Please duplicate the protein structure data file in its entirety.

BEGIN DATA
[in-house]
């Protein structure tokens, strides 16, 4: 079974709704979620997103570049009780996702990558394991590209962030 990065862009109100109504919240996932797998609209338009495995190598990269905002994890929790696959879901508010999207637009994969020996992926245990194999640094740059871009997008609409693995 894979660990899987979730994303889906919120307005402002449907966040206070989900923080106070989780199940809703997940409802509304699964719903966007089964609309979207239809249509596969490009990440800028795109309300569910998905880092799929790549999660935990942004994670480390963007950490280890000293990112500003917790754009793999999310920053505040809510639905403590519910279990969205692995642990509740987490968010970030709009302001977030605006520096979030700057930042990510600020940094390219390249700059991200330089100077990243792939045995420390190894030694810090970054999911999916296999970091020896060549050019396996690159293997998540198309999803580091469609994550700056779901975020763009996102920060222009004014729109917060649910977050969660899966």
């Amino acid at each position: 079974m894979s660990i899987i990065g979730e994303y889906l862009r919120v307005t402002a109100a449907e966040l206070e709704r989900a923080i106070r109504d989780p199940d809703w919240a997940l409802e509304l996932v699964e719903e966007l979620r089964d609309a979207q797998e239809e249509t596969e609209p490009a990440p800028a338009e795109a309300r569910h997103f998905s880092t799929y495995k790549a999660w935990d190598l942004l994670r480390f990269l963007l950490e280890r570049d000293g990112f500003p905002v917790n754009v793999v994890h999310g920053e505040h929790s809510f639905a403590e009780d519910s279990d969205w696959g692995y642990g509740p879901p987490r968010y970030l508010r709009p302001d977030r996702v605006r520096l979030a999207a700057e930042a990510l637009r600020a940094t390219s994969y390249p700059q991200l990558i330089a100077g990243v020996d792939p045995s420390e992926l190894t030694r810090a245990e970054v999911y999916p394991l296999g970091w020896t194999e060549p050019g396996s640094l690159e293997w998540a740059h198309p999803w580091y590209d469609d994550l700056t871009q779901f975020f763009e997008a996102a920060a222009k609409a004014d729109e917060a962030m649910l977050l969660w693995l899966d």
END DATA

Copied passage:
[in-house]
């Protein structure tokens, strides 16, 4: 079974709704979620997103570049009780996702990558394991590209962030 990065862009109100109504919240996932797998609209338009495995190598990269905002994890929790696959879901508010999207637009994969020996992926245990194999640094740059871009997008609409693995 894979660990899987979730994303889906919120307005402002449907966040206070989900923080106070989780199940809703997940409802509304699964719903966007089964609309979207239809249509596969490009990440800028795109309300569910998905880092799929790549999660935990942004994670480390963007950490280890000293990112500003917790754009793999999310920053505040809510639905403590519910279990969205692995642990509740987490968010970030709009302001977030605006520096979030700057930042990510600020940094390219390249700059991200330089100077990243792939045995420390190894030694810090970054999911999916296999970091020896060549050019396996690159293997998540198309999803580091469609994550700056779901975020763009996102920060222009004014729109917060649910977050969660899966």
């Amino acid at each position: 079974m894979s660990i899987i990065g979730e994303y889906l862009r919120v307005t402002a109100a449907e966040l206070e709704r989900a923080i106070r109504d989780p199940d809703w919240a997940l409802e509304l996932v699964e719903e966007l979620r089964d609309a979207q797998e239809e249509t596969e609209p490009a990440p800028a338009e795109a309300r569910h997103f998905s880092t799929y495995k790549a999660w935990d190598l942004l994670r480390f990269l963007l950490e280890r570049d000293g990112f500003p905002v917790n754009v793999v994890h999310g920053e505040h929790s809510f639905a403590e009780d519910s279990d969205w696959g692995y642990g509740p879901p987490r968010y970030l508010r709009p302001d977030r996702v605006r520096l979030a999207a700057e930042a990510l637009r600020a940094t390219s994969y390249p700059q991200l990558i330089a100077g990243v020996d792939p045995s420390e992926l190894t030694r810090a245990e970054v999911y999916p394991l296999g970091w020896t194999e060549p050019g396996s640094l690159e293997w998540a740059h198309p999803w580091y590209d469609d994550l700056t871009q779901f975020f763009e997008a996102a920060a222009k609409a004014d729109e917060a962030m649910l977050l969660w693995l899966d």